Introducing the non-diagonal viscous damping matrix C and the first parameter p ∈ (0, 1) as marker of the position within the time step, the solution in terms of accelerations, velocities and displacements in the first sub-step reads.

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Energy-Momentum integration scheme for large rotations

The initial-boundary value problem has been so far considered assuming the linear elas-tic formulation presented in Equations (1.1) involving only translational displacements u(x,t ). Out of a more accurate formulation, as stated in [Simo and Tarnow, 1992], tem-poral and spatial Finite Element discretizations of the continuum dynamics need not, and in general will not, inherit the conservation of momentum properties and the a-priori es-timate. For instance, the conservation form of the mid-point rule is an exact momentum conserving algorithm which does not conserve energy for autonomous Hamiltonian sys-tems, except for the linear regime.
In [Simo and Tarnow, 1992], a so-called Energy-Momentum (EM) integration scheme was introduced for geometrical non-linearities of quadratic nature, aiming at preserving specific features of the continuous system such as conservation of momentum, angular momentum and energy when the system and the applied forces allow to. The extensions to nonlinear dynamics of shells and rods were later proposed in [Simo and Tarnow, 1994] and [Simo et al., 1995], where displacement-based discretizations are used, and in [San-sour et al., 2002], where a multi-field discretization is treated involving enhanced-strain Finite Elements (see the theoretical basis of the Enhanced Assumed Strain method for linear elastic problems in Appendix B).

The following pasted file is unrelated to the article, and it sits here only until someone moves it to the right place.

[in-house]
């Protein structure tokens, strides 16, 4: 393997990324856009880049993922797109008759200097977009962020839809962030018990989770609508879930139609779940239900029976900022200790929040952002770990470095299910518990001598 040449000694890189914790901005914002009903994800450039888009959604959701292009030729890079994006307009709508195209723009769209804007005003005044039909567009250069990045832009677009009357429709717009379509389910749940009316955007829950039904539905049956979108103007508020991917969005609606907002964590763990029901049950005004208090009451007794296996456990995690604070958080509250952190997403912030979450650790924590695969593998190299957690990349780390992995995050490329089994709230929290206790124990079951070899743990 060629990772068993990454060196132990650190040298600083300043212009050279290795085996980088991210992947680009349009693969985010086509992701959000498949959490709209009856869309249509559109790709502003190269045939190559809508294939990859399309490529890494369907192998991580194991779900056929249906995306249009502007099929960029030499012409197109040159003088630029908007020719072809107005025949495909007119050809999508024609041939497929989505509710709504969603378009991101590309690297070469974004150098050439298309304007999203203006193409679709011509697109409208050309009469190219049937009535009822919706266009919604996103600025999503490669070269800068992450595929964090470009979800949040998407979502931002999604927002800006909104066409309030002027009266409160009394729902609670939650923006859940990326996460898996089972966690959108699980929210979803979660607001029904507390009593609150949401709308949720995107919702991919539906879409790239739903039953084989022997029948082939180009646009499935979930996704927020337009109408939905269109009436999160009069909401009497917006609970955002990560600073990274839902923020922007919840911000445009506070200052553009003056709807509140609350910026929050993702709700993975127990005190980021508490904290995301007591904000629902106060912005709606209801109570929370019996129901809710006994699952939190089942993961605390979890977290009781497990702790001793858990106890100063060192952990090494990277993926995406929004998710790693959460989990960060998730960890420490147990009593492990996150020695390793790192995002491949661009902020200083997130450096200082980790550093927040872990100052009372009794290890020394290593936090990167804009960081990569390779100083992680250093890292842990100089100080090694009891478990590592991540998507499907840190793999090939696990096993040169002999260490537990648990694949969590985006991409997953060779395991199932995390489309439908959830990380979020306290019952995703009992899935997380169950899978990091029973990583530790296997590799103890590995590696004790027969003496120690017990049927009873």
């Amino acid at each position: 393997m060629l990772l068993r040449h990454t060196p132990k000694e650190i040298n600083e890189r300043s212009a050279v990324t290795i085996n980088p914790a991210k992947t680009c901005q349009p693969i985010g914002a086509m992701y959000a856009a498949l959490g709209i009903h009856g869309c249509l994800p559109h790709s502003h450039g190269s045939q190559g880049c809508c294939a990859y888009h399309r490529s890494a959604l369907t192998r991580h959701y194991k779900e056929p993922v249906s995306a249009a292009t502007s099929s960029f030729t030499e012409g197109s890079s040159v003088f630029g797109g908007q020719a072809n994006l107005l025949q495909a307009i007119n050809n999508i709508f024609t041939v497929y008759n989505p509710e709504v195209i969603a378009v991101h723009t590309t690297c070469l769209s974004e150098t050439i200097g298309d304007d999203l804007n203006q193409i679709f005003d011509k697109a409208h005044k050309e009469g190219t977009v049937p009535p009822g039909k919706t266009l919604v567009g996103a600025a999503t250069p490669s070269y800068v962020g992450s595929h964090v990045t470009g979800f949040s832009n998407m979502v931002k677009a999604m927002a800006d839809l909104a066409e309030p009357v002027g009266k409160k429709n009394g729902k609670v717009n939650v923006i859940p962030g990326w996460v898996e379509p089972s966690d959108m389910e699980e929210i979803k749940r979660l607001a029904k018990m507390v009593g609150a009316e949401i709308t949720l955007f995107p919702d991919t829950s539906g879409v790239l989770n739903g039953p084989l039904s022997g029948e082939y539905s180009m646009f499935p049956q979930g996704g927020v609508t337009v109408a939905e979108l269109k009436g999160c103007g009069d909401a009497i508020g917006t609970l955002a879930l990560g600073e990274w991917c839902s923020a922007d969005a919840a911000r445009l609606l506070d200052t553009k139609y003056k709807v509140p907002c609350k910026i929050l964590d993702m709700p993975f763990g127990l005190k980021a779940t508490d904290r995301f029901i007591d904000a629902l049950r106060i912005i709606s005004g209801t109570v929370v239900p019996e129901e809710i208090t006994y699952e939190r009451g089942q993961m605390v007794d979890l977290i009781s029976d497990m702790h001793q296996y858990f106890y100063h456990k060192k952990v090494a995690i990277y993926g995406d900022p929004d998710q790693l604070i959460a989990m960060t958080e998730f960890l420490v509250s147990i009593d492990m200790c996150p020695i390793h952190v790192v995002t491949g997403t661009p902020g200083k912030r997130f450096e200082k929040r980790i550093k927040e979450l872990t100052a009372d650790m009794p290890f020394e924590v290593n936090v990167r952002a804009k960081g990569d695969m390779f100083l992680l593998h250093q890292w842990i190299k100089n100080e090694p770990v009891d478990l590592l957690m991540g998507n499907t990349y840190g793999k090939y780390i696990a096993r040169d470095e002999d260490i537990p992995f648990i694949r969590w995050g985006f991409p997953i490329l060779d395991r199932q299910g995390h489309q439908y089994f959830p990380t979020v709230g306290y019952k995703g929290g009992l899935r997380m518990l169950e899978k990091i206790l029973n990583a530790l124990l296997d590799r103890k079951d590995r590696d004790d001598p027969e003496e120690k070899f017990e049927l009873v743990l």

Table of contents :